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Thought #6 - What is relative for you?

Uganda starting with an impact, as after twelve hours in the bus, mental and physical tiredness we faced a conflict of expectations. Where we should stay for the night was precarious and different from what was agreed. Not contributing to the aspiration of only washing ourselves and eat, we had to take a real cold shower due to a leakage. Worth reminding that cold water is usual to us, but this one was almost liquid ice…

With the realities we have met it seems quite ridiculous to think of complaining about it with so many privileges we have. But exactly in these contexts lives a thought I’ve made many times.

When we arrive in the world (mom, thanks again!) we have reference of nothing, not even good or bad, beautiful or ugly, odoriferous or smelly. Of course these concepts are created by us, the glorious human race in the modern society. Therefore, since childhood the external factors are responsible for creating the biggest part of this consciousness in our mind, how we grow up, the environment we live, what we have access to, what we listen, read and see. Mainly during the first years. Although I believe there is an internal essence that guides our liking and personality, the influence of these factors is gigantically decisive.

My point here is that with the relativity created we condition what comfort means for us, what looks safe, what is minimally accepted and what is fair. I came with a self commitment to detach as much as I can to all in this journey, but my unique patterns frequently try to dictate my harmony. I mean unique as in their completeness they are absolutely personal and non-transferable…

Even doing my best in these moments of going from one country to another, the feeling of uncertainty, insecurity, unexpected and “tired of stupidity” flourish together. Obviously all of them create a minimum expectation for every detail and associated to exhaustion promote sensibility… I might be hallucinating too much, but I hope I was able to explain myself…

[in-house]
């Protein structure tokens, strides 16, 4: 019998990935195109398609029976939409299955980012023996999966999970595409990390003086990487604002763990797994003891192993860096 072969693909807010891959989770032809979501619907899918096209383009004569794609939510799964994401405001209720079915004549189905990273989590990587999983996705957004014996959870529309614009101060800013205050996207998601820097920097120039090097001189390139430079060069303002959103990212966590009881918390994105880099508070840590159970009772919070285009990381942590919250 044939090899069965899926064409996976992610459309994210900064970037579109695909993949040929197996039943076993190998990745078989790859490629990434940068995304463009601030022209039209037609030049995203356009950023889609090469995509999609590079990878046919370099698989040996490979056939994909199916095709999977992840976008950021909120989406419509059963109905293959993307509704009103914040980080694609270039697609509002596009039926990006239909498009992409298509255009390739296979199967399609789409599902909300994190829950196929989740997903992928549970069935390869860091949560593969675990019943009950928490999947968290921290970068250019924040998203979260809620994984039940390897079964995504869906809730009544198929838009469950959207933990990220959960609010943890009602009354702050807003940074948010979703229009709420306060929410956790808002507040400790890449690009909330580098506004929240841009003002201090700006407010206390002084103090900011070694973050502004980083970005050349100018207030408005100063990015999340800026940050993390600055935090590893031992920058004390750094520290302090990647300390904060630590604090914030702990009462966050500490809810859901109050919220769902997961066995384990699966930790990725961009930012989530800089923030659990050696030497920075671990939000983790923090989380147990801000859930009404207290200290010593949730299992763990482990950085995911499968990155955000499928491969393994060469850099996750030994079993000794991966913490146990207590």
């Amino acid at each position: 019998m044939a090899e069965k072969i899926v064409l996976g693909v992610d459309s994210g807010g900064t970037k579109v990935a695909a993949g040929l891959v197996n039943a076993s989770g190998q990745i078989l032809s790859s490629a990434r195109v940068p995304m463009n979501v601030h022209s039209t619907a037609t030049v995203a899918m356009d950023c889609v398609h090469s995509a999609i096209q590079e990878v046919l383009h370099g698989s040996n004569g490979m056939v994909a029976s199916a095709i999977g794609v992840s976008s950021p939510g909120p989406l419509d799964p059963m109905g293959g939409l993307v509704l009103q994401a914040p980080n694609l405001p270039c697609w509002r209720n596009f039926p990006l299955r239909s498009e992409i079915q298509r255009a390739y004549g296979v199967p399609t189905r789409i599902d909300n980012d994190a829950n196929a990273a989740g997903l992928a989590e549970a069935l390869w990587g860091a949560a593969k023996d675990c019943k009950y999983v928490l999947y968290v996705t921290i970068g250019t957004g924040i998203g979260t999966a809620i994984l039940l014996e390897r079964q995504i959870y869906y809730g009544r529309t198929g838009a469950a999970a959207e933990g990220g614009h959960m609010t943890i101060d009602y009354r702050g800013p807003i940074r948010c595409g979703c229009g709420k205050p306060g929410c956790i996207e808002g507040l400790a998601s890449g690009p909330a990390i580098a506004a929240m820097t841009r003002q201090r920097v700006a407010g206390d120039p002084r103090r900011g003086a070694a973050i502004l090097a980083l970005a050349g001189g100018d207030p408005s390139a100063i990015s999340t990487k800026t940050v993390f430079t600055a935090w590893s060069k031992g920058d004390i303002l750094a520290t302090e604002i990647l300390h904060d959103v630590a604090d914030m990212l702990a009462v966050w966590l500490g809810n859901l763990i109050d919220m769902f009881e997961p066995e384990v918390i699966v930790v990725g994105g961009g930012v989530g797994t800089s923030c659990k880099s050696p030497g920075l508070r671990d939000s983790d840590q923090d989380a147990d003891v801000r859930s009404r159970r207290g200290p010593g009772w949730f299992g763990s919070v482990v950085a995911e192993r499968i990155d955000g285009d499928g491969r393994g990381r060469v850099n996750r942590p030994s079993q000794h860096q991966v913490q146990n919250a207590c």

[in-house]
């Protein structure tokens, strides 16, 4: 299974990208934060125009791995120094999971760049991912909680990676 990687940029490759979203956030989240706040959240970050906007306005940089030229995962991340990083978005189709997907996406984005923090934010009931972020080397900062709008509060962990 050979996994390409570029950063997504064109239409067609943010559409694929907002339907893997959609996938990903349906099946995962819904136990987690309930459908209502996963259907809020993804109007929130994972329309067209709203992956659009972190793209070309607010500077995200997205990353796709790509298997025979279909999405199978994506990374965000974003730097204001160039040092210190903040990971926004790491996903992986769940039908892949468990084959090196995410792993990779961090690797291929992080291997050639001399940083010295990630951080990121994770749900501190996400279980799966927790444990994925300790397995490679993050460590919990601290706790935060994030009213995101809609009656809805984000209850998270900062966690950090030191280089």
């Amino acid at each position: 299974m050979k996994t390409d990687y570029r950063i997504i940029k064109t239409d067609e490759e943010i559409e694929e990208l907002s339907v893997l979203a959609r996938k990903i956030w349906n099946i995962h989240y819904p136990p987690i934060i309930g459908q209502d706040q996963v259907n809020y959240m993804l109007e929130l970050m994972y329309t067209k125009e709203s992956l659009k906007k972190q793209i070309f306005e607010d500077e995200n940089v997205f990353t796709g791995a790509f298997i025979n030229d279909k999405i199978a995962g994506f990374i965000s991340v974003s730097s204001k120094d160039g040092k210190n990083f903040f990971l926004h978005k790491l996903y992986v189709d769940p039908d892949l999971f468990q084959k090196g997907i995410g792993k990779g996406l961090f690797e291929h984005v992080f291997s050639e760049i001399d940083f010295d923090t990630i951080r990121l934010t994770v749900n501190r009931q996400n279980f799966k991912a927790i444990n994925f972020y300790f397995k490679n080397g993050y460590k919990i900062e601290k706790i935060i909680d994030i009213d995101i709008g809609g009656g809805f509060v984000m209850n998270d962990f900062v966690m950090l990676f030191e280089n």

Thanks to meditation I believe that my patience and compassion improved a lot to lead with deceptions, but in a few moments the accumulated emotions make me less tolerant and it’s difficult to control the frustration. The very positive side is that in every experience I learn to appreciate things which I didn’t give the proper importance before. Just like the privilege of being able to go to a new city, have a bed, take a shower and seat at a table to eat. We exhale gratitude and relief in these moments.

What I would like to share is that I’ve been learning in this journey that we must be very careful with what we truly need and how we associate happiness to it.

Nothing fairer than relating about myself to exemplify. I’ve always lived in a house with everything clean, white walls, spacious room with a comfortable bed just for me, TV room, toilet with a sanitary with flush and a shower, kitchen with water in the tap and appliances and laundry with a machine and even a clothes line. I’m very grateful for all these opportunities!

Community toilet in Kibera slum, Nairobi, Kenya.

Being in this environment daily for three decades, all these details rule my concept of basic elements to live and without them life seems to be empty, sad. – Calm down, I won’t say that good is to live naked in the jungle eating worms and bathing in the river… – Wanting or not, all this life style was created for human’s comfort, to live more in harmony with everything easier and practical. Searching for this constant evolution is one of our major qualities, undoubtedly.